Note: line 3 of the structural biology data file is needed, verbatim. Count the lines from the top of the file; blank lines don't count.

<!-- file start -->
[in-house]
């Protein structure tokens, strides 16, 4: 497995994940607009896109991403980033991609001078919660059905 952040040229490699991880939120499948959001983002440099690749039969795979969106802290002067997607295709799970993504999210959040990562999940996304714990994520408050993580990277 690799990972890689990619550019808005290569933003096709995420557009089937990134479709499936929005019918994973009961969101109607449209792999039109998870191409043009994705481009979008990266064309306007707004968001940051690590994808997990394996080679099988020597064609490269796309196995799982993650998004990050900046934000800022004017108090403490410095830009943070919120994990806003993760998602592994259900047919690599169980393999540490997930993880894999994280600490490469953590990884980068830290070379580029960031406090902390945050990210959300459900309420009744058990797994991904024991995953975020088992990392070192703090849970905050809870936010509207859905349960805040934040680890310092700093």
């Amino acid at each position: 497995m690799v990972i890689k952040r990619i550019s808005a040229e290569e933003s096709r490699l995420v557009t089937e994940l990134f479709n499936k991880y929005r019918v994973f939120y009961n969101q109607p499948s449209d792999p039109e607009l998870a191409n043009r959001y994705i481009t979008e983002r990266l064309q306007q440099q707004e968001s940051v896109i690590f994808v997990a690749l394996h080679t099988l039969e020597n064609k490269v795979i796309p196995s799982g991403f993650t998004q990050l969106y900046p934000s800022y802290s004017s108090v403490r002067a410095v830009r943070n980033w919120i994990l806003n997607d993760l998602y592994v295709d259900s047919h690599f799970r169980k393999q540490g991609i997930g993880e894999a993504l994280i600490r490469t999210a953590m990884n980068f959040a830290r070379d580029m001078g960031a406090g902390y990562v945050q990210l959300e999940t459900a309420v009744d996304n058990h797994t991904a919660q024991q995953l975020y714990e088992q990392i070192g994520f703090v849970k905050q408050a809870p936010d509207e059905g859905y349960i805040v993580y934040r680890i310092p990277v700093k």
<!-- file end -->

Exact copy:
């Amino acid at each position: 497995m690799v990972i890689k952040r990619i550019s808005a040229e290569e933003s096709r490699l995420v557009t089937e994940l990134f479709n499936k991880y929005r019918v994973f939120y009961n969101q109607p499948s449209d792999p039109e607009l998870a191409n043009r959001y994705i481009t979008e983002r990266l064309q306007q440099q707004e968001s940051v896109i690590f994808v997990a690749l394996h080679t099988l039969e020597n064609k490269v795979i796309p196995s799982g991403f993650t998004q990050l969106y900046p934000s800022y802290s004017s108090v403490r002067a410095v830009r943070n980033w919120i994990l806003n997607d993760l998602y592994v295709d259900s047919h690599f799970r169980k393999q540490g991609i997930g993880e894999a993504l994280i600490r490469t999210a953590m990884n980068f959040a830290r070379d580029m001078g960031a406090g902390y990562v945050q990210l959300e999940t459900a309420v009744d996304n058990h797994t991904a919660q024991q995953l975020y714990e088992q990392i070192g994520f703090v849970k905050q408050a809870p936010d509207e059905g859905y349960i805040v993580y934040r680890i310092p990277v700093k």